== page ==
Steve Lukather's 40 years in Toto might be enough to fill a book with stories.
Add on his tales as a session player working with big names from Ringo Starr to Boz Scaggs, and you've got The Gospel According to Luke.
Steve talked about a memoir:
"Author! Author! I'm sure I've [bleep] off every English teacher that I've ever had if they accidentally see that in a book store. You know, this was a happy accident. I did a Q&A at the Grammy Museum a few years ago, back in 2011. 300 people shoved into a room and I just had everyone laughing and telling stories of all the people I've worked with and all the crazy things that have happened to me in the process of you know, legendary people I've had a chance to work with. And everybody was howling, laughing and going, 'Well, really, you did that?' And my agent said I should do a book."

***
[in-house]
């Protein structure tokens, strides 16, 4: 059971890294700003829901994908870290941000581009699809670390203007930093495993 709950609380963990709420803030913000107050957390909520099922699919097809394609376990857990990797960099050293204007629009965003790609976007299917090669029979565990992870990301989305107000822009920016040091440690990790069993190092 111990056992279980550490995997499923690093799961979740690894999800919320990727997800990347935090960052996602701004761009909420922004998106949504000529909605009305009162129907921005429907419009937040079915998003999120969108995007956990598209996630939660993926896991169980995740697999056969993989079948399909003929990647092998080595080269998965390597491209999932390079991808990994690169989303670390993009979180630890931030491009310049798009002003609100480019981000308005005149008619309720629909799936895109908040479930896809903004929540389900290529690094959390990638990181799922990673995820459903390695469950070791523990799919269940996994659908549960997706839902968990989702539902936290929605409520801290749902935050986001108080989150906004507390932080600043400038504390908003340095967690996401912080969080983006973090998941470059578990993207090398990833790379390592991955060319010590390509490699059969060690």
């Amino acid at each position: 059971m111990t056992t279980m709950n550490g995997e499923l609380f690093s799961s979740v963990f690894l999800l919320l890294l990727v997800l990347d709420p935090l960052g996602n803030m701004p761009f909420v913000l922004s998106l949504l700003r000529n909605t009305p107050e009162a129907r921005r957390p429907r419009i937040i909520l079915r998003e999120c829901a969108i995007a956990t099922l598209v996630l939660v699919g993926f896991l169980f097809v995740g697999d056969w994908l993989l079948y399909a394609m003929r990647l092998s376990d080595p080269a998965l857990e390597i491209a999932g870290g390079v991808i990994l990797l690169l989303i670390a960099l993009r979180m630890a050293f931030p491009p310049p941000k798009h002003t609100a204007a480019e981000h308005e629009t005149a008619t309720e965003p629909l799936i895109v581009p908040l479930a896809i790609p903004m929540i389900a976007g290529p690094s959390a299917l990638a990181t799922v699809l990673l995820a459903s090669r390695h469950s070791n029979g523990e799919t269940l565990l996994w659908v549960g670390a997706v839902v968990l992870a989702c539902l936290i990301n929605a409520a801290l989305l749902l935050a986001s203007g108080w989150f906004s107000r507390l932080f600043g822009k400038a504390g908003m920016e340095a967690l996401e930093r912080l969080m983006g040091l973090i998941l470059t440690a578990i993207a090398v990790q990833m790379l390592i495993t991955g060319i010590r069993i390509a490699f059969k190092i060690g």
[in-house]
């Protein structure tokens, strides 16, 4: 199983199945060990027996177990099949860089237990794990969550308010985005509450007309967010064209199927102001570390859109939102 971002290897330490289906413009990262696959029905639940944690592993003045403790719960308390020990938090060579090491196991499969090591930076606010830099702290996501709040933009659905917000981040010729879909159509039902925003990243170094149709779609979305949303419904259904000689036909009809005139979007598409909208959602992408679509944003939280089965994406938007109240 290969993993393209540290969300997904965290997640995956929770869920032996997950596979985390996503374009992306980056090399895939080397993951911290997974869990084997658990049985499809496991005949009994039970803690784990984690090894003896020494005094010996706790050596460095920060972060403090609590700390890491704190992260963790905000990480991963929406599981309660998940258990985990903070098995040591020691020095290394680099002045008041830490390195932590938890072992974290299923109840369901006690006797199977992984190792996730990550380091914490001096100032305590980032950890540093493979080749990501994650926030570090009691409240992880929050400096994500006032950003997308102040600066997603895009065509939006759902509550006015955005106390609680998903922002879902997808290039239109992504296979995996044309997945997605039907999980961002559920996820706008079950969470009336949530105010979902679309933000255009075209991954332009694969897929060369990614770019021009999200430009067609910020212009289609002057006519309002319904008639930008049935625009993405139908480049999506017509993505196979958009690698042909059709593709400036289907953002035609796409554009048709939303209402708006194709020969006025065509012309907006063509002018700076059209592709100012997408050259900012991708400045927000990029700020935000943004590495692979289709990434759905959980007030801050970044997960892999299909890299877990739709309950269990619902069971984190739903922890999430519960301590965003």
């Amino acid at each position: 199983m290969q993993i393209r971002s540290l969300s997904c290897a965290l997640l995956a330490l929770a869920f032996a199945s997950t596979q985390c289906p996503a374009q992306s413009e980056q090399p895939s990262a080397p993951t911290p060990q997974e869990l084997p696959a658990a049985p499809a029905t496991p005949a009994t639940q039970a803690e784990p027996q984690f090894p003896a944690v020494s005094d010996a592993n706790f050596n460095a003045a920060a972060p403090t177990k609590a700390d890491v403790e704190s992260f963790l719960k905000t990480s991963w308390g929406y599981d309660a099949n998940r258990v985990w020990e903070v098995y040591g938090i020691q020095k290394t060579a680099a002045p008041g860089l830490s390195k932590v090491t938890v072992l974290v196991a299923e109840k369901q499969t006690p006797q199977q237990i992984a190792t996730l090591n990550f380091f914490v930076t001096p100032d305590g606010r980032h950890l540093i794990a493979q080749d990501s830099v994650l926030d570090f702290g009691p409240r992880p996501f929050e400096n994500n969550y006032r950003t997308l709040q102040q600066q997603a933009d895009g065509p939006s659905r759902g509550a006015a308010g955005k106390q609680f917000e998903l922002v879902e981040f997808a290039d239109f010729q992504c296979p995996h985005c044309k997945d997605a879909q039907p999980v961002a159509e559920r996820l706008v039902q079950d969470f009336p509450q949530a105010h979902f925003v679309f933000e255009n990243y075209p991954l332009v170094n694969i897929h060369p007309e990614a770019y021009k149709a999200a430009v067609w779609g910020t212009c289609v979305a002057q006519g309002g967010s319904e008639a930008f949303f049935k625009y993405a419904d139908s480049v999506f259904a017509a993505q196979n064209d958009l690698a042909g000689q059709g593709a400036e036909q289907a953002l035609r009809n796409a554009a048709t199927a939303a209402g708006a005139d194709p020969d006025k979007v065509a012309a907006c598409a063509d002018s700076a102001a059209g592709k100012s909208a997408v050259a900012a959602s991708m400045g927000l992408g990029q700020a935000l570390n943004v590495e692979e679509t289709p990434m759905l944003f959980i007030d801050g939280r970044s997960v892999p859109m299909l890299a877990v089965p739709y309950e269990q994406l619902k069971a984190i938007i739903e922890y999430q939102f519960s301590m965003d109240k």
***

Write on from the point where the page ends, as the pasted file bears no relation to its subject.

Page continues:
40 years after Toto broke through with "Hold the Line," Lukather says the time was right for a book.
Steve didn't airbrush his occasionally crazy life and career in The Gospel According to Luke.
"In terms of the band, I mean, I tell the story of the band from my eyes. I mean, it's not The Toto Story, it's my viewpoint of how it all came together on a broad stroke. And people are digging it, you know. The people that are in the book, my friends, they go, 'Man, it sounds just like you did!' Thank you for not... leaving it warts and all. Because it is... warts and all."